Economics & Valentine’s Day

By Cindy Ivanac-Lillig

One of this blog’s objectives is to bring the most un-economic subjects into the realm of economics. My hope is that this will entice folks to further study the “dismal” science. Today, Valentine’s Day is my target!

The economic implications of who we date and marry seem pretty obvious on a micro level. If you fall in love with someone that earns a lot of money, it is clear that your joint economic situation will probably be comfortable and vice-versa. By the way, I am in no way advocating one situation over the other.

However, it also seems that there are macro-economic implications to these decisions as well. Joanne Weiner writes in a recent Washington Post blog:

“Marriage is one of the unexpected causes of the growing income gap. Research from a team of international economists led by Jeremy Greenwood at the University of Pennsylvania found that a common measure of income inequality (known as the Gini index) is about 30 percent higher than it would otherwise be if better-educated people randomly married other people instead of marrying people with similar levels of education.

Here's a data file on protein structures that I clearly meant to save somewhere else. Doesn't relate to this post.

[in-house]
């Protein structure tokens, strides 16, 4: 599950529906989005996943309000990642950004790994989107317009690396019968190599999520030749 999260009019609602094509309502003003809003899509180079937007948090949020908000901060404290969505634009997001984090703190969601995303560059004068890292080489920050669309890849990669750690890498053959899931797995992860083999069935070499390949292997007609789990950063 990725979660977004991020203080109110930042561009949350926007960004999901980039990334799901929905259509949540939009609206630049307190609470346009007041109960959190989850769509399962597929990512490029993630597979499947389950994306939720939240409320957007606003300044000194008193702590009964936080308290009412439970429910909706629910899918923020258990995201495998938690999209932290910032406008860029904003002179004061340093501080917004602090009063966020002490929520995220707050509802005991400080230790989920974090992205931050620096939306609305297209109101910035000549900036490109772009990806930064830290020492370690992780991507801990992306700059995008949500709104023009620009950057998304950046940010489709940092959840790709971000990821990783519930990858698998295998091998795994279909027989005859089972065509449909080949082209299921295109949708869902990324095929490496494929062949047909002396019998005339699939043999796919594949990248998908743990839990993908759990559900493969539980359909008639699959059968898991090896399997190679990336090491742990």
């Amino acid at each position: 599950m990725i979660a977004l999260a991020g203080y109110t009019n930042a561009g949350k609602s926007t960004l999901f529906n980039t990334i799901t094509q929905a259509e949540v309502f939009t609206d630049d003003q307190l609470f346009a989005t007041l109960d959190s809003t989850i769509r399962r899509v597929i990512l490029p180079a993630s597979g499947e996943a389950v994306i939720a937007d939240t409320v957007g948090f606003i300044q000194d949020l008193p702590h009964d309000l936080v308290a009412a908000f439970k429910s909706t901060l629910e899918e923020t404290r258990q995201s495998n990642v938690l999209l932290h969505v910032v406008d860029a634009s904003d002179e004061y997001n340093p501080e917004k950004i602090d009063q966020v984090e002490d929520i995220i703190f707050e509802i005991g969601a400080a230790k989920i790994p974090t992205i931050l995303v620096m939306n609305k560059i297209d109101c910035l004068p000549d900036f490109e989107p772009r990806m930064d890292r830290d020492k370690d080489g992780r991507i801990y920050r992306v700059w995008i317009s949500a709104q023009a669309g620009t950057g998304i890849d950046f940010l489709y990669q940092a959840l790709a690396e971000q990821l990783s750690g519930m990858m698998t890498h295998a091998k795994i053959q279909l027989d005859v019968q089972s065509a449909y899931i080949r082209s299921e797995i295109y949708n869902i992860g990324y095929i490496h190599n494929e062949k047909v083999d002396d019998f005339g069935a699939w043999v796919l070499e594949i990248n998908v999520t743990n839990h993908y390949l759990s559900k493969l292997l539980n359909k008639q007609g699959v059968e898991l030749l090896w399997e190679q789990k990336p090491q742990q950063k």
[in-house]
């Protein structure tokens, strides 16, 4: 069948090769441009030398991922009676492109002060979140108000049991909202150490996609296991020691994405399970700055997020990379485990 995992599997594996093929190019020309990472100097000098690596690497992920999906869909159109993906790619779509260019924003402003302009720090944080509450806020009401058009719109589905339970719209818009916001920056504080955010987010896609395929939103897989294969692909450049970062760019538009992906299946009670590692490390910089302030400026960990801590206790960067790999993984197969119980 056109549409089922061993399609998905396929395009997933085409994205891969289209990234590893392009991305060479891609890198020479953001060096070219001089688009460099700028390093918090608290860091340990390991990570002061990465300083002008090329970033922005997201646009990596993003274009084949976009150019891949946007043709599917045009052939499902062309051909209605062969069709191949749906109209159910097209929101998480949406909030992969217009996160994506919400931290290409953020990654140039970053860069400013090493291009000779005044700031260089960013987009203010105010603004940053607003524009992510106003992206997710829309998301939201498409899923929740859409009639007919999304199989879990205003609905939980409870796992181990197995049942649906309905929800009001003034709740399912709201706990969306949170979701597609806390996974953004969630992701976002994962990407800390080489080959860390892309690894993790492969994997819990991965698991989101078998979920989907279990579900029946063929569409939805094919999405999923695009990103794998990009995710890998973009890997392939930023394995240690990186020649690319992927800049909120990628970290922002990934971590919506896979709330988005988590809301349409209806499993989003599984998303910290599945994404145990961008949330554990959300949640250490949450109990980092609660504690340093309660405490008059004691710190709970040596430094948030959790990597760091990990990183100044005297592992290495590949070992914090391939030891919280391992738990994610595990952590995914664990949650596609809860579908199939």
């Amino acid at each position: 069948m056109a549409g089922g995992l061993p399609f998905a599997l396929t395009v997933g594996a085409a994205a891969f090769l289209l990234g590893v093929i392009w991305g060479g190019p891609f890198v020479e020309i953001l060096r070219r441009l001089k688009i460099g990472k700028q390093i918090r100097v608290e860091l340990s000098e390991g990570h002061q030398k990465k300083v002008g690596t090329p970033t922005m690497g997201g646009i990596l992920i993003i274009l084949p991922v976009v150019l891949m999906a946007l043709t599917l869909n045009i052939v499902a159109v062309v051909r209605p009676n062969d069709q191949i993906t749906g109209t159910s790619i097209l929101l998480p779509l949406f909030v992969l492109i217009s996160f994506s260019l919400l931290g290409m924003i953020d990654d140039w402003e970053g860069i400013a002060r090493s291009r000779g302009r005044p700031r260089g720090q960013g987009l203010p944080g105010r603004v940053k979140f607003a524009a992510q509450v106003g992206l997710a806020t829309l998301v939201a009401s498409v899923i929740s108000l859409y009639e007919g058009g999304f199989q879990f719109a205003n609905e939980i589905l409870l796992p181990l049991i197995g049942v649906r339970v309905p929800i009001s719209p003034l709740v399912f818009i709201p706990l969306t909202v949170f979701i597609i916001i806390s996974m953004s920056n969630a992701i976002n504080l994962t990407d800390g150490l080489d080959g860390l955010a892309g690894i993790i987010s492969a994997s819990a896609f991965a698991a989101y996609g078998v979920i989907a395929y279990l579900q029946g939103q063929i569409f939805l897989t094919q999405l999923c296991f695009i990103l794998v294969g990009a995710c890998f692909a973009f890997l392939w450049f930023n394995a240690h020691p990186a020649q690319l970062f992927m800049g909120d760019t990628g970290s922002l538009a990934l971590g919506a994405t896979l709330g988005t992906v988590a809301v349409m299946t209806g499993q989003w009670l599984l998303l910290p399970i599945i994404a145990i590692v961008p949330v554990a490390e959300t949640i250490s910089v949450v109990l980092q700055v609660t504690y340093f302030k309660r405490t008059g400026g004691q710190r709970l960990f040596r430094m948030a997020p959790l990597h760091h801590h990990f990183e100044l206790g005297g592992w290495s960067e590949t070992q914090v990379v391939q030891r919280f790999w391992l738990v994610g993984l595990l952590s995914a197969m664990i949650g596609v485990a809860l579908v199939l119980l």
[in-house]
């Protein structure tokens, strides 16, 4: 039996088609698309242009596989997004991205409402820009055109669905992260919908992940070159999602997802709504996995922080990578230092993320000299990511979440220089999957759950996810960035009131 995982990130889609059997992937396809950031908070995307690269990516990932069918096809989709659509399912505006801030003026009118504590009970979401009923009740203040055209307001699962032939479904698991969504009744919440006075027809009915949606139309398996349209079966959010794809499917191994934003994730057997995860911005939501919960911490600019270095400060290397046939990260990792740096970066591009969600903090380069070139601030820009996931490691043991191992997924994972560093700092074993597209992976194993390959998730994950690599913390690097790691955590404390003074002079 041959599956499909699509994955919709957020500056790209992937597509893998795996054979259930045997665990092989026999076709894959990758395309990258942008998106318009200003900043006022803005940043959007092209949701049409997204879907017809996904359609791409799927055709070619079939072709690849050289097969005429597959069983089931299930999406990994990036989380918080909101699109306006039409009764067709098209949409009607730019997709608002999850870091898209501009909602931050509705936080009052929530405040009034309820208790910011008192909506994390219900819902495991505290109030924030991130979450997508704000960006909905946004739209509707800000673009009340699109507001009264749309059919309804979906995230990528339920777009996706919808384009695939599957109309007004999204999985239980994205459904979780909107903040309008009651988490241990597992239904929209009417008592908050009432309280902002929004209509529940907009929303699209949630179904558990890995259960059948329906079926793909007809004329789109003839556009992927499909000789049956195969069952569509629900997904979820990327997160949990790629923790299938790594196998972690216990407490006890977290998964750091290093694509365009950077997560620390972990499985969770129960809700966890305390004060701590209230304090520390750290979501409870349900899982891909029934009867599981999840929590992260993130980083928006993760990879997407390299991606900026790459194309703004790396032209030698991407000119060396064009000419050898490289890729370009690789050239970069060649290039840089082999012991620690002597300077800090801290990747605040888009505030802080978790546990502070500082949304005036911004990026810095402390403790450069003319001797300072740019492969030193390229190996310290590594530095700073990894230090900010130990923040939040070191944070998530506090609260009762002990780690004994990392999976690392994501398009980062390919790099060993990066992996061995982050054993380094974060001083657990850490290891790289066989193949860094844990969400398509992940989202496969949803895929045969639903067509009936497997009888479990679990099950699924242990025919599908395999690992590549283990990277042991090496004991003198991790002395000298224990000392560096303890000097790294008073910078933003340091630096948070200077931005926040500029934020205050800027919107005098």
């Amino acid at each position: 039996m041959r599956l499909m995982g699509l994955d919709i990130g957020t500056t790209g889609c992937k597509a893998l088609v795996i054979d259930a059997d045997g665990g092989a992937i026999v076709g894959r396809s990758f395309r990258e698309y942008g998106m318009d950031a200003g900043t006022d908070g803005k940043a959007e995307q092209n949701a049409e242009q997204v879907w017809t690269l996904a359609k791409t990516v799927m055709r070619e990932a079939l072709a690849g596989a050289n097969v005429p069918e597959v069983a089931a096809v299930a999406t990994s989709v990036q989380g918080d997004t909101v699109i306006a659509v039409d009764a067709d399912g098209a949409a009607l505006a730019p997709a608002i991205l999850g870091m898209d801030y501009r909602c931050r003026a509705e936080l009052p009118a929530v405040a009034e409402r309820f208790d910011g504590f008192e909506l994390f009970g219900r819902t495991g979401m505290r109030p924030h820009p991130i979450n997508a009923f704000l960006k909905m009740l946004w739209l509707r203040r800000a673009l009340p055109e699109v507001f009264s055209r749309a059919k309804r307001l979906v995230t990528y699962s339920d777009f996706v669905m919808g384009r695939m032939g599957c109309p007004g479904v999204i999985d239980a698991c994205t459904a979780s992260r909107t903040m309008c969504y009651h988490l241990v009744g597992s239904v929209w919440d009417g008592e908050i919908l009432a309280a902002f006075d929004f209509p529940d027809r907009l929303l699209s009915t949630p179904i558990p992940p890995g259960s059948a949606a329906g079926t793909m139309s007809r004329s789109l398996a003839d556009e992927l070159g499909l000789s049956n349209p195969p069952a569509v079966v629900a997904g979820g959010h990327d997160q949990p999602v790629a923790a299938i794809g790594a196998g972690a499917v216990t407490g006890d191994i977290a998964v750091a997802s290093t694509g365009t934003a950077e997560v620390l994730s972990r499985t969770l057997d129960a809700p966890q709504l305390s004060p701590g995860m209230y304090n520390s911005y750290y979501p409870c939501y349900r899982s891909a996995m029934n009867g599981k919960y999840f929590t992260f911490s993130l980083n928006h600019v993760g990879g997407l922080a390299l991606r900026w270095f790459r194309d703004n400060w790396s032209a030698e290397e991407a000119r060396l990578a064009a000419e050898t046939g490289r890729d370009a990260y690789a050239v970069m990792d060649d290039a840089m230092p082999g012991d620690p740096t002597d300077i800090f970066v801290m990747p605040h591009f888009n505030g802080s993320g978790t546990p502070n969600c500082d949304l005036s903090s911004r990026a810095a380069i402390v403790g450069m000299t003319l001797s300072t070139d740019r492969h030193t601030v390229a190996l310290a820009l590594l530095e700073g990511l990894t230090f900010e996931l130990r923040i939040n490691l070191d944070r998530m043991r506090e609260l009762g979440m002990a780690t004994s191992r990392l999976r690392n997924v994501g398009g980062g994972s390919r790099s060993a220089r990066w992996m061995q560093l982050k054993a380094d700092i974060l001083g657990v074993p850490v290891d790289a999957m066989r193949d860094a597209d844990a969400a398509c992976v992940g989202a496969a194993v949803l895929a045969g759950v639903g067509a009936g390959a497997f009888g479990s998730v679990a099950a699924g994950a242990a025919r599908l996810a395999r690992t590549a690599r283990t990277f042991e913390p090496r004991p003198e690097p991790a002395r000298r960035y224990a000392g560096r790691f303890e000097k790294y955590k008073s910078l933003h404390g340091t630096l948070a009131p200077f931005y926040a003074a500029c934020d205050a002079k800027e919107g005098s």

What this means is that income inequality has grown worse over time partly because highly-educated people are marrying other highly-educated people…”

This phenomenon is probably just a symptom of wealth concentration and not a cause, but either way, it is fun to think about what it may mean in terms of policy rationale. For example, there are many worthwhile initiatives aimed at having a greater proportion of low income students attend and graduate college. The scientific, well-documented argument is that this will enhance their skill set which will in turn improve their life-long earning potential. This is true, but how about if another reason is simply that they would be sitting in class on Valentine’s Day and may find their future partner there. This partner will likely make more money than someone they may have met in their community given that this future mate is on his/her way to graduating college. And again, money isn’t everything, but household income is still one of the most reliable variables to measure standard of living and overall economic well-being.

Economic textbooks would be so much more interesting if they taught about a Dating Possibilities Frontier as opposed to the Production Possibilities Frontier!

Wishing you a Happy Valentine’s Day and a right shift of your Dating Possibilities Frontier (sorry to my married readers – you have already maximized your utils)! Check out #Fedvalentines on Twitter. They have been quite entertaining in the past.